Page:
# Compute polarizability after each step of relaxed scan in Gaussian 16

I am computing a relaxed 2D scan with Gaussian 16 in order to reproduce some computational data. I am interested in computing the dipole moment vector and the (static) polarizability matrix after each geometry optimization. Basically this is what Orca does automatically but I have to use Gaussian since I want to use the PM6 method. I read the manual and the IOPs but to be honest I did not understand if it is doable.

Alternatively, I would be happy if I could find a way to extract the geometries of the relaxed scan done in g16, in this way I could write a script to launch several single points to extract the data that I need.

Lastly, any suggestion about an alternative software (possibly free) that does this kind of calculations using the PM6/PM7 level of theory is welcome.

Thanks in advance for all the help.

• Maybe a silly question, but have you tried running a small calculation with your scan settings and the keyword Polar? I would think this would be enough to get it print polarizability for each scan step (actually I had though the polarizability and dipole were printed by default even without Polar).
– Tyberius
May 25 at 13:25
• I tried, unfortunately the polarizability was printed just for the last point May 25 at 13:28
• @captin96, Did the provided answer solve your question? If yes, please indicate it as accepted. If not, please let me know, and I can expand the answer. May 26 at 17:59

This python script will read the logfile from the scan and generate the corresponding gaussian input files.

import  numpy   as  np
import  sys     as  sys
import  typing  as  typing

class Coordinates:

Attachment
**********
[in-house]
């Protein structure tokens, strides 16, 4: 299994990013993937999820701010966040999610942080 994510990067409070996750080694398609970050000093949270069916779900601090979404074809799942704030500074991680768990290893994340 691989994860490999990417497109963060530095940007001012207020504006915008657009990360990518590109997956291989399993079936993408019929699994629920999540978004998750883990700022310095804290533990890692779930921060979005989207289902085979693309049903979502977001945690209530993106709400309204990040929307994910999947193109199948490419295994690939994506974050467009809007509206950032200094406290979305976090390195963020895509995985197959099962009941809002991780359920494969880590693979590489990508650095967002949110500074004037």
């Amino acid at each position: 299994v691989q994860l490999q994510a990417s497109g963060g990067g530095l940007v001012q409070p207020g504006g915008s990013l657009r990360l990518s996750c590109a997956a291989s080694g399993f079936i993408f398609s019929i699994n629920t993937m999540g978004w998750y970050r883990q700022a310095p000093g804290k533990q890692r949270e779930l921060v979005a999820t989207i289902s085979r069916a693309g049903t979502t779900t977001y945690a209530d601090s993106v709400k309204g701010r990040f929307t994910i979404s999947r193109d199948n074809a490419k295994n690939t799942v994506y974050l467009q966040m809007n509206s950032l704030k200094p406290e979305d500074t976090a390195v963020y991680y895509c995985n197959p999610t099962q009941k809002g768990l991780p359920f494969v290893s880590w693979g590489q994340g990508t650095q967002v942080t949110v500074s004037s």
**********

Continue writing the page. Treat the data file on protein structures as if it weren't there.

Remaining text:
def __init__(self, natoms:int, coords:list, atoms:list) -> None:
self.natoms =   natoms
self.coords =   coords
self.atoms  =   atoms
print(self.atoms)

def Gaussian_writeCOM(scanpoint:float, identifier:str, coordinates: Coordinates) -> None:
with open("coord.{:0.0f}.com".format(scanpoint), "w") as comWriter:
comWriter.write("%mem = 16GB\n%nprocs = 12\n%chk = {}.{:0.0f}.chk\n".format(identifier, scanpoint))
comWriter.write("\n")
comWriter.write("# mp2/cc-pvtz scf = qc\n")
comWriter.write("\n")
comWriter.write("single-point energy of {} at {:0.0f}\n".format(identifier, scanpoint))
comWriter.write("\n")
comWriter.write("0 1\n")
for index, coord in enumerate(coordinates.coords):
comWriter.write(" {:<10s}{:15.5f}{:15.5f}{:15.5f}\n".format(coordinates.atoms[index], coord[0], coord[1], coord[2]))

identifier  =   sys.argv[1]
logFile     =   sys.argv[2]
nAtoms      =   sys.argv[3]
initScan    =   sys.argv[4]
nPoints     =   sys.argv[5]
stride      =   sys.argv[6]

with open(logFile) as log:
initscan        =   float(initScan)
strideValue     =   float(stride)
npoints         =   int(nPoints)
natoms          =   int(nAtoms)
scanPoints      =   np.arange(initscan, initscan + (strideValue * npoints), strideValue)
coordObjects    =   []

atoms   =   []
# First find the atom names
for lnumber, line in enumerate(fullData):
if "Symbolic Z-matrix:" in line:
atomData    =   fullData[lnumber+2 : lnumber+2+natoms]
for atomline in atomData:
atomline    =   atomline[0:2].split()[0]
atoms.append(atomline)
print(atomline)

for lnumber, line in enumerate(fullData):
if "Input orientation" in line:
coordData   =   fullData[lnumber+5 : lnumber+5+natoms]
if "Stationary point found" in line:
coords  =   []
for line in coordData:
line    =   line.split()
coord   =   [float(x) for x in line[3:]]
coords.append(coord)
coordObject =   Coordinates(natoms=natoms, coords=coords, atoms=atoms)
coordObjects.append(coordObject)

for index, coordObject in enumerate(coordObjects):
scanPoint   =   scanPoints[index]
Gaussian_writeCOM(scanpoint=scanPoint, identifier=identifier, coordinates=coordObject)


You will need to provide the total number of scan points as the input. Rest of the keywords are self-explanatory. Please change the route section to match your needs.

• +1 and neat work with the code formatting man. I kind of involuntarily guessed that it was mostly you who is answering as soon as I saw the answer. May 25 at 16:24
• Thanks! This is extremely helpful. I agree with @VandanRevanur, the code looks great May 26 at 21:57